## Reminiscences of a Statistician: The Company I KeptIt has been my good fortune to meet and get to know many remarkable people, mostly statisticians and mathematicians, and to derive much pleasure and benefit from these contacts. They were teachers, colleagues and students, and the following pages sketch their careers and our interactions. Also included are a few persons with whom I had little or no direct contact but whose ideas had a decisive influence on my work. To provide some coherence, the account is largely chronological and follows the steps of my own career. Taken together, these sketches provide a very personal picture of the dev- opment of statistical theory from the 1930s to the 1970s. It is the period between two revolutions: that of Fisher, Neyman, and Pearson, which laid the foundations for the classical statistical theory of that period; and the second revolution, forty years later, brought about by the advent of the computer, which turned statistics in new directions. The present account of this history is a highly selective one, which emphasizes the persons, institutions, and statistical topics that were close to my interests. One narrowing effect of this perspective stems from the fact that my career took place in the United States. As a consequence, the book focuses on American statisticians and institutions. Only the last two ch- ters discuss, briefly and very incompletely, developments in some other countries. |

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### Contents

IX | 33 |

X | 35 |

XI | 38 |

XII | 42 |

XIV | 43 |

XV | 45 |

XVI | 50 |

XVII | 52 |

XVIII | 57 |

XIX | 58 |

XX | 64 |

XXI | 67 |

XXII | 70 |

XXIII | 75 |

XXIV | 79 |

XXVII | 85 |

XXVIII | 86 |

XXIX | 90 |

XXX | 91 |

XXXI | 97 |

XXXII | 101 |

XXXIII | 105 |

XXXIV | 108 |

XXXV | 112 |

XXXVI | 116 |

XXXVII | 119 |

XXXVIII | 125 |

XXXIX | 128 |

XL | 129 |

XLI | 131 |

XLII | 135 |

XLIV | 136 |

XLV | 137 |

XLVI | 140 |

XLVII | 143 |

XLVIII | 144 |

LVII | 169 |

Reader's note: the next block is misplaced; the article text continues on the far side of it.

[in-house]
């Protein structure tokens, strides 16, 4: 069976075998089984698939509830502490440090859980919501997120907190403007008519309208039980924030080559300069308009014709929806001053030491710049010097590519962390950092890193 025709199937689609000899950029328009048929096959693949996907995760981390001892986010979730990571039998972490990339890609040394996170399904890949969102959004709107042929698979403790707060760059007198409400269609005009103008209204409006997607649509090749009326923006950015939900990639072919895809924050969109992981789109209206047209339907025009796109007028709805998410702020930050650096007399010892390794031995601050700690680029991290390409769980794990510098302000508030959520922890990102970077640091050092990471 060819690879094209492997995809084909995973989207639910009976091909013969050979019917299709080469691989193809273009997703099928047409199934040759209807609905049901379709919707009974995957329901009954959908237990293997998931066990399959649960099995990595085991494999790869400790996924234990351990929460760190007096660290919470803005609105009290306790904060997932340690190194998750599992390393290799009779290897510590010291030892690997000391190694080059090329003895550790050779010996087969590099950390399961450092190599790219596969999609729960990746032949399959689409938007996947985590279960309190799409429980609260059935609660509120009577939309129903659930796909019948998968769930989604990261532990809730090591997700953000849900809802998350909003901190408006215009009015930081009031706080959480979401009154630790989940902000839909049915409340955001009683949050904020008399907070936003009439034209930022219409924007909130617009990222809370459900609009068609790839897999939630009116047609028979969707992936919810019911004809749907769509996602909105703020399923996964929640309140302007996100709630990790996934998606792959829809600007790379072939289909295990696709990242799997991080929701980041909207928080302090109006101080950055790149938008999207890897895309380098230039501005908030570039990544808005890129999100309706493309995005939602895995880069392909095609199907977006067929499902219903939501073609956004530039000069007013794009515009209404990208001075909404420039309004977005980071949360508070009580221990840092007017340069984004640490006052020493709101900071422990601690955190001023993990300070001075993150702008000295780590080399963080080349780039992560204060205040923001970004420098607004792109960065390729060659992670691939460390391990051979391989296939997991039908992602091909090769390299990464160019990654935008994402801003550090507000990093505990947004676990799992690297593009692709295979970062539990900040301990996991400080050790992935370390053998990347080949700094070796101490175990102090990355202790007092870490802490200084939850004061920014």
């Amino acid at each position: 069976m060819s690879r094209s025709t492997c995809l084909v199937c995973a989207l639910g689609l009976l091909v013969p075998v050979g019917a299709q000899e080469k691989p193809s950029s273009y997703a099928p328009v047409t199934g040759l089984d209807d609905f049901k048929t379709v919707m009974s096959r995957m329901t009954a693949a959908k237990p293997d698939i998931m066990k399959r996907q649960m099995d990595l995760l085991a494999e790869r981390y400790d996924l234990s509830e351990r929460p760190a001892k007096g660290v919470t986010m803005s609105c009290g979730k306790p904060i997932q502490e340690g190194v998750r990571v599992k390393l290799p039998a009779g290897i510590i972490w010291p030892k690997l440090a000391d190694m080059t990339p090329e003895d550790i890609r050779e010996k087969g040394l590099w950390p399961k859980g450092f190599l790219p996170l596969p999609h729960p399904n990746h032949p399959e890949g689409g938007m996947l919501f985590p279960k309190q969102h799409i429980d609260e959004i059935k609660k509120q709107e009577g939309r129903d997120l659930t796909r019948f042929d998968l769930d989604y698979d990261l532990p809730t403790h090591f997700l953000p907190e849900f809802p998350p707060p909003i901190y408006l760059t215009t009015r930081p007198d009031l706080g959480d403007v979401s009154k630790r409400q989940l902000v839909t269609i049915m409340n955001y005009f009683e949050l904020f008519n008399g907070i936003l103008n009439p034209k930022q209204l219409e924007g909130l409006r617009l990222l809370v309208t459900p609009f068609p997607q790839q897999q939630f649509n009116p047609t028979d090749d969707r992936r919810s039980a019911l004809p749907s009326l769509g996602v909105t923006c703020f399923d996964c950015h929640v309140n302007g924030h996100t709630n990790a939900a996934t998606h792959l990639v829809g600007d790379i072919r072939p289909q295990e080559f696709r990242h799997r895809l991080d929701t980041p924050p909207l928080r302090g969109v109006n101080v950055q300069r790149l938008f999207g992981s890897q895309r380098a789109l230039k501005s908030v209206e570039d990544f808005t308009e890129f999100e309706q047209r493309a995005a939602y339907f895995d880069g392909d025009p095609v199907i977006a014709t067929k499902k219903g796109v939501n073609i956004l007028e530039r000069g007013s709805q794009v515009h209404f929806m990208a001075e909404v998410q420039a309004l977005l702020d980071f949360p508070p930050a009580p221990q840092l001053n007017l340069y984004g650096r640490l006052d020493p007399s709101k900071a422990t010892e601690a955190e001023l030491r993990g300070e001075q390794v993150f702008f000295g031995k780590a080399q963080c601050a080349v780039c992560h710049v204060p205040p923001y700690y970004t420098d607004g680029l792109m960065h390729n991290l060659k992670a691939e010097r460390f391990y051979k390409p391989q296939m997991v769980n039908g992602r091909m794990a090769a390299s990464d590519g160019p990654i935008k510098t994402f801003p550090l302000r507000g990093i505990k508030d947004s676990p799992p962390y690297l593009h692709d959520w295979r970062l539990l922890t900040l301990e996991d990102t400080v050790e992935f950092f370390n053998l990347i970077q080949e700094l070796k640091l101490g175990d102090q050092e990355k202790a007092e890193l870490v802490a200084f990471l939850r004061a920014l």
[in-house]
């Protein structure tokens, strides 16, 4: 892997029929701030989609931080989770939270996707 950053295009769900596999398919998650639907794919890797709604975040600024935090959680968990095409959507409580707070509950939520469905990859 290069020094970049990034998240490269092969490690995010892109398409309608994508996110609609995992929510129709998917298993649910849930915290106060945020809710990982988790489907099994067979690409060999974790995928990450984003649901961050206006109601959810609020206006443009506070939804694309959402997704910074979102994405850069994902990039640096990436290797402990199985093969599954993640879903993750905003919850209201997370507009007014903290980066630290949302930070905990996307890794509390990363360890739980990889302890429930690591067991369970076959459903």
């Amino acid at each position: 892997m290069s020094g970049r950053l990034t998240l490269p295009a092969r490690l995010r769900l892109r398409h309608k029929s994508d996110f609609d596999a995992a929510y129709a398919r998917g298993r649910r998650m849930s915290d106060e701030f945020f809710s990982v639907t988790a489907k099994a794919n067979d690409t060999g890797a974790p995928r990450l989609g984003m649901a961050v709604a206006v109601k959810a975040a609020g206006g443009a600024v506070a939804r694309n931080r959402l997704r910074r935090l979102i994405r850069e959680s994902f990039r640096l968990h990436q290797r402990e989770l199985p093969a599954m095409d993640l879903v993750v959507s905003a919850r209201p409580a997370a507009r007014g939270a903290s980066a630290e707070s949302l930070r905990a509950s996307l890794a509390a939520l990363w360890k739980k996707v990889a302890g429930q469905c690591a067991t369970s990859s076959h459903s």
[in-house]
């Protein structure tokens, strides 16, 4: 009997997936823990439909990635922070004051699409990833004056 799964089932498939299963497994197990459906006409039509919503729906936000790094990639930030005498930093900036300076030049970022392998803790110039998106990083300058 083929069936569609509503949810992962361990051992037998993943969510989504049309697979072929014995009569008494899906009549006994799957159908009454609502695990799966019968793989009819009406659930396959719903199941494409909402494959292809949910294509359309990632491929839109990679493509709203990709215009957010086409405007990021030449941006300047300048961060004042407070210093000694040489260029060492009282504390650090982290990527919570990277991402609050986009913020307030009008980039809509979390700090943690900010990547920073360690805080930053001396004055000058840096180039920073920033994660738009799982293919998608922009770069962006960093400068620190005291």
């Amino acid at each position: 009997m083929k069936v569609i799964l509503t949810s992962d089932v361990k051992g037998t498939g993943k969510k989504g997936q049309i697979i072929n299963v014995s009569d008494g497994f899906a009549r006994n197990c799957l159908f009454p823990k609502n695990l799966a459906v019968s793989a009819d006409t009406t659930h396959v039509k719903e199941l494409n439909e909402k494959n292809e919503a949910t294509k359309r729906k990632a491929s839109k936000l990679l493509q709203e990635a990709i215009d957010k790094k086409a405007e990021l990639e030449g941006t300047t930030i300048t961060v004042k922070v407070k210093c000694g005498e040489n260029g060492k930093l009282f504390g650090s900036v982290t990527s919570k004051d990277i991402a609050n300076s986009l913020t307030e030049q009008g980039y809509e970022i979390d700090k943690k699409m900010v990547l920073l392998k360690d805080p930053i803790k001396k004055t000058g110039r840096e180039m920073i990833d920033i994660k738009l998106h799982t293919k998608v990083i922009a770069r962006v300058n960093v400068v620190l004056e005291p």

LVIII | 172 |

LIX | 175 |

LX | 178 |

LXI | 179 |

LXII | 182 |

LXIII | 185 |

LXIV | 188 |

LXV | 192 |

LXVI | 196 |

LXVII | 199 |

LXIX | 200 |

LXX | 205 |

LXXI | 208 |

LXXII | 211 |

LXXIV | 212 |

LXXV | 216 |

LXXVI | 221 |

LXXVII | 224 |

LXXVIII | 229 |

LXXIX | 230 |

LXXX | 235 |

LXXXI | 240 |

LXXXII | 244 |

LXXXIII | 248 |

LXXXVI | 251 |

LXXXVII | 256 |

LXXXVIII | 259 |

LXXXIX | 261 |

XC | 263 |

XCI | 269 |

XCII | 270 |

XCIII | 289 |

297 | |

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analysis Annals of Mathematical Annals of Statistics applied appointment approach asked asymptotic Bayes Bayesian became Berkeley Bickel Bowker career chair Charles Stein Chernoff collaboration colleagues Columbia contributions course Cramér David decision theory degree developed Diaconis discussion distribution edited editor Egon Egon Pearson estimation Evans example faculty Festschrift Fisher frequentist function Girshick graduate Hampel Henry Scheffé Hotelling Huber hypothesis testing interest Jack Kiefer Jerzy Neyman Joe Hodges John Tukey joint paper Journal Karl Pearson Kiefer later lectures Lehmann Lucien Le Cam Mathematical Statistics mathematician mathematics department minimax Mises models Mosteller multivariate Neyman nonparametric obtained parameters Persi Diaconis Ph.D position Princeton probability theory problem procedure professor published R.A. Fisher result robustness sample Scheffé Section semester Stanford statistical inference Statistical Science statistician statistics department Stein teaching theoretical thesis tion Tukey University variance volume Wald Wald’s Wilks Wolfowitz writing wrote

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Page 5 - It was quite pathetic to see his delight when he found himself again in front of a blackboard and his sorrow when his opportunity came to an end.